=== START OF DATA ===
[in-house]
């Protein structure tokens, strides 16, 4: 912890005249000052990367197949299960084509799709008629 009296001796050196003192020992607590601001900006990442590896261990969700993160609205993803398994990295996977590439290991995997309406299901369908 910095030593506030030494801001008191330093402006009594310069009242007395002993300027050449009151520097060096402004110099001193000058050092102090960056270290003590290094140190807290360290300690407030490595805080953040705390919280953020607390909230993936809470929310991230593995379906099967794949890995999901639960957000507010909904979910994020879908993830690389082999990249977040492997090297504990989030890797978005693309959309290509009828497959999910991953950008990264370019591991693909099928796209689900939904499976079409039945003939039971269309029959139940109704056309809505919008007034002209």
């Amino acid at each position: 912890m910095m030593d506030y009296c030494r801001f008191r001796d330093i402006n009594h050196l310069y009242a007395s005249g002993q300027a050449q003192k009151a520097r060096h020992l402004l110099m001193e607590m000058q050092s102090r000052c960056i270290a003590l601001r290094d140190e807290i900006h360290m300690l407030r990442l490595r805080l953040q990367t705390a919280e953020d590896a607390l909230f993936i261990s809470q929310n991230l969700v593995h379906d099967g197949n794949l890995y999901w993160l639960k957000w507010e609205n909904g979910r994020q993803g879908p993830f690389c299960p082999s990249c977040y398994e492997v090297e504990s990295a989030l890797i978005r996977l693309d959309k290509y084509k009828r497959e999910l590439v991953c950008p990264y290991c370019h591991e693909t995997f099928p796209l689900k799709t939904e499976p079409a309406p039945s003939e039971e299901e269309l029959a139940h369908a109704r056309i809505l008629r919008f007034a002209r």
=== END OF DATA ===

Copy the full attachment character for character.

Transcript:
[in-house]
């Protein structure tokens, strides 16, 4: 912890005249000052990367197949299960084509799709008629 009296001796050196003192020992607590601001900006990442590896261990969700993160609205993803398994990295996977590439290991995997309406299901369908 910095030593506030030494801001008191330093402006009594310069009242007395002993300027050449009151520097060096402004110099001193000058050092102090960056270290003590290094140190807290360290300690407030490595805080953040705390919280953020607390909230993936809470929310991230593995379906099967794949890995999901639960957000507010909904979910994020879908993830690389082999990249977040492997090297504990989030890797978005693309959309290509009828497959999910991953950008990264370019591991693909099928796209689900939904499976079409039945003939039971269309029959139940109704056309809505919008007034002209």
């Amino acid at each position: 912890m910095m030593d506030y009296c030494r801001f008191r001796d330093i402006n009594h050196l310069y009242a007395s005249g002993q300027a050449q003192k009151a520097r060096h020992l402004l110099m001193e607590m000058q050092s102090r000052c960056i270290a003590l601001r290094d140190e807290i900006h360290m300690l407030r990442l490595r805080l953040q990367t705390a919280e953020d590896a607390l909230f993936i261990s809470q929310n991230l969700v593995h379906d099967g197949n794949l890995y999901w993160l639960k957000w507010e609205n909904g979910r994020q993803g879908p993830f690389c299960p082999s990249c977040y398994e492997v090297e504990s990295a989030l890797i978005r996977l693309d959309k290509y084509k009828r497959e999910l590439v991953c950008p990264y290991c370019h591991e693909t995997f099928p796209l689900k799709t939904e499976p079409a309406p039945s003939e039971e299901e269309l029959a139940h369908a109704r056309i809505l008629r919008f007034a002209r």